Definitions

from The American Heritage® Dictionary of the English Language, 5th Edition.

  • noun The connective tissue framework of an organ, gland, or other structure, as distinguished from the tissues performing the special function of the organ or part.
  • noun The spongy, colorless framework of a red blood cell or other cell.
  • noun The colorless semiliquid material inside a chloroplast, in which the thylakoid membranes are embedded and where the dark reactions of photosynthesis occur.
  • noun A dense mass of fungal hyphae on or in which reproductive structures develop.

from The Century Dictionary.

  • noun In anatomy: The sustentacular tissue or substance of a part or organ, usually of connective tissue.
  • noun In botany: In fungi, a variously shaped more or less continuous layer of cellular tissue, in which perithecia or other organs of fructification are immersed. Sometimes called receptacle. See cut under ergot.
  • noun In vegetable physiology, the solid matter remaining after all the fluid has been expressed from protoplasm.

from the GNU version of the Collaborative International Dictionary of English.

  • noun The connective tissue or supporting framework of an organ.
  • noun The spongy, colorless framework of a red blood corpuscle or other cell.
  • noun (Bot.) A layer or mass of cellular tissue, especially that part of the thallus of certain fungi which incloses the perithecia.

from Wiktionary, Creative Commons Attribution/Share-Alike License.

  • noun anatomy the tissue structure of an organ, etc., that serves to support it

from WordNet 3.0 Copyright 2006 by Princeton University. All rights reserved.

  • noun the dense colorless framework of a chloroplast
  • noun a mass of fungal tissue that has spore-bearing structures embedded in it or on it
  • noun the supporting tissue of an organ (as opposed to parenchyma)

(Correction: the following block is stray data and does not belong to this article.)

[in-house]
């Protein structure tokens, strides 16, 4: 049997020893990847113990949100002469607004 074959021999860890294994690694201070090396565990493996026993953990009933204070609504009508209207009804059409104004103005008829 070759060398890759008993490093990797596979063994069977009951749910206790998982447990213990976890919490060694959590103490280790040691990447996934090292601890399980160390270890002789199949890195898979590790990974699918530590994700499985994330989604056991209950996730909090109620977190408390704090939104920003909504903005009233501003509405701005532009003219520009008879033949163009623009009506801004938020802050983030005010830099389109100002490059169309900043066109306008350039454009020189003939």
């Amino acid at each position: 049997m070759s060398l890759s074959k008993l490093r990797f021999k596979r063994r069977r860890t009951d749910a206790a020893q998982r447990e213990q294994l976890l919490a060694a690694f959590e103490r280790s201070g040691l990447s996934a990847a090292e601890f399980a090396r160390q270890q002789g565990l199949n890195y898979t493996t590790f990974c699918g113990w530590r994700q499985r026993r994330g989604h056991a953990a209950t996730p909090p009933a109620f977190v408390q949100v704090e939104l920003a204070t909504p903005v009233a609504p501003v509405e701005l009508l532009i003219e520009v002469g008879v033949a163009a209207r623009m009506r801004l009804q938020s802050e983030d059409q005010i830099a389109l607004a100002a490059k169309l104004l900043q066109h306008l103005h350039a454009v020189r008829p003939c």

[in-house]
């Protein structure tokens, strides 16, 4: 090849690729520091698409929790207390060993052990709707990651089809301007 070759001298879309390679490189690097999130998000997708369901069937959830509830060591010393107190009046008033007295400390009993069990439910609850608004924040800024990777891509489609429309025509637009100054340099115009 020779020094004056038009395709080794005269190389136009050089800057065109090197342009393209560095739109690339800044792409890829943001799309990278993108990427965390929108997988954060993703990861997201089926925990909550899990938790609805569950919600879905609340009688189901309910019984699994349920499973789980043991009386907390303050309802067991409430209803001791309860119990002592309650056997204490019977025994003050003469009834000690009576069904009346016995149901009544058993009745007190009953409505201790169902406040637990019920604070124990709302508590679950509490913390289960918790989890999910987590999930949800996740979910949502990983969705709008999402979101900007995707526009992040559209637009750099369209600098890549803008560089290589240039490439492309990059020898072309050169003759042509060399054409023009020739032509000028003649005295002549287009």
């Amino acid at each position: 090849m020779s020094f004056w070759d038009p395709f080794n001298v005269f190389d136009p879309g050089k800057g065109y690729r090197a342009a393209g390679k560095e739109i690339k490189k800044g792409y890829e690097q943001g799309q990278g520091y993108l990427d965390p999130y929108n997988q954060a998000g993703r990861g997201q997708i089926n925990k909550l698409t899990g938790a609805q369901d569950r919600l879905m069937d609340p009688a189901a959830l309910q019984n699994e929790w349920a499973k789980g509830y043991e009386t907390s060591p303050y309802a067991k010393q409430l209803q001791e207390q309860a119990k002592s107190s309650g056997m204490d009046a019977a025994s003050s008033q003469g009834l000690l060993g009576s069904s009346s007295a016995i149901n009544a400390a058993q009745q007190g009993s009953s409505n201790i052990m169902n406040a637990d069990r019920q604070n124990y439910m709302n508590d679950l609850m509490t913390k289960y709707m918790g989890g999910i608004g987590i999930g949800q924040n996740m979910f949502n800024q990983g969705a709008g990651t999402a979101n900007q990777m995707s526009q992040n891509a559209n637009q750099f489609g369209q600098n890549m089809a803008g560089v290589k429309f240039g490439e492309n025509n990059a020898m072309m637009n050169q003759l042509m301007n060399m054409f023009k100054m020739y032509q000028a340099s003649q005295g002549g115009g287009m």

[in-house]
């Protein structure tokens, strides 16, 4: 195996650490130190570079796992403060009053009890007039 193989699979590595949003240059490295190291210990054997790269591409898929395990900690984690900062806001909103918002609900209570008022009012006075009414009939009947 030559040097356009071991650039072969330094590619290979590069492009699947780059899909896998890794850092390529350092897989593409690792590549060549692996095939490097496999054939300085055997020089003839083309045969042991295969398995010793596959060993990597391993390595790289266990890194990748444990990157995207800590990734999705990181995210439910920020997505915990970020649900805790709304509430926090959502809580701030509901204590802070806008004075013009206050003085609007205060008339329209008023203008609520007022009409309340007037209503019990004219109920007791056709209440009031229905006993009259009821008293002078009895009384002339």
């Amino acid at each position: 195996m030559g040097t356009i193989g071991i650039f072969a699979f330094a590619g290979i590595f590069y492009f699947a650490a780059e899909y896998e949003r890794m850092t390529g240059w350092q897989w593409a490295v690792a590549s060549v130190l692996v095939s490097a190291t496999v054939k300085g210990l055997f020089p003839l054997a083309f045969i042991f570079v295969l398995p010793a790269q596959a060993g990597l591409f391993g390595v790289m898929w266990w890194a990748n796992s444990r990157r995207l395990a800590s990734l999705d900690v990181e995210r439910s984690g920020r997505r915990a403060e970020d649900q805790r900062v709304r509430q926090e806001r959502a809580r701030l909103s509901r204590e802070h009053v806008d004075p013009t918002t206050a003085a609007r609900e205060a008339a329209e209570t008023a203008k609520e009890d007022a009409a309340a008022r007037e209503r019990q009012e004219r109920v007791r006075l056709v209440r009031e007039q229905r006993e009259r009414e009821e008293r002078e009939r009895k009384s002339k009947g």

Etymologies

from The American Heritage® Dictionary of the English Language, 4th Edition

[Late Latin strōma, mattress, covering, from Greek, bed; see ster- in Indo-European roots.]

from Wiktionary, Creative Commons Attribution/Share-Alike License

From Latin stromat- ("bed covering"), from Ancient Greek στρώμα (strōma, "bed"), from στόρνυμι (stornymi, "to stretch out")

Examples

  • After age 40, the changes in the breasts become more pronounced, as fatty tissue begins to replace the supportive, fibrous tissue known as the stroma, and skin starts to sag more — regardless of whether a woman has had kids, and nursed them, or not.

    Mommy Wants Her Body Back

  • The stroma is a peculiar soft tissue, abundantly supplied with bloodvessels, consisting for the most part of spindle-shaped cells with a small amount of ordinary connective tissue.

    XI. Splanchnology. 3d. 1. The Ovaries

  • Fibroblasts are found in connective tissue, which includes cartilage and the cellular matrix known as stroma that provides support to body structures, such as organs, glands and also tumors.

    PhysOrg.com - latest science and technology news stories

  • Fibroblasts are found in connective tissue, which includes cartilage and the cellular matrix known as stroma that provides support to body structures, such as organs, glands and also tumors.

    EurekAlert! - Breaking News

  • Fibroblasts are found in connective tissue, which includes cartilage and the cellular matrix known as stroma that provides support to body structures, such as organs, glands and also tumors.

    PhysOrg.com - latest science and technology news stories

  • Fibroblasts are found in connective tissue, which includes cartilage and the cellular matrix known as stroma that provides support to body structures, such as organs, glands and also tumors.

    Princeton University Top Stories

  • Fibroblasts are found in connective tissue, which includes cartilage and the cellular matrix known as stroma that provides support to body structures, such as organs, glands and also tumors.

    PhysOrg.com - latest science and technology news stories

  • Fibroblasts are found in connective tissue, which includes cartilage and the cellular matrix known as stroma that provides support to body structures, such as organs, glands and also tumors.

    EurekAlert! - Breaking News

  • Fibroblasts are found in connective tissue, which includes cartilage and the cellular matrix known as stroma that provides support to body structures, such as organs, glands and also tumors.

    PhysOrg.com - latest science and technology news stories

  • Fibroblasts are found in connective tissue, which includes cartilage and the cellular matrix known as stroma that provides support to body structures, such as organs, glands and also tumors.

    Princeton University Top Stories

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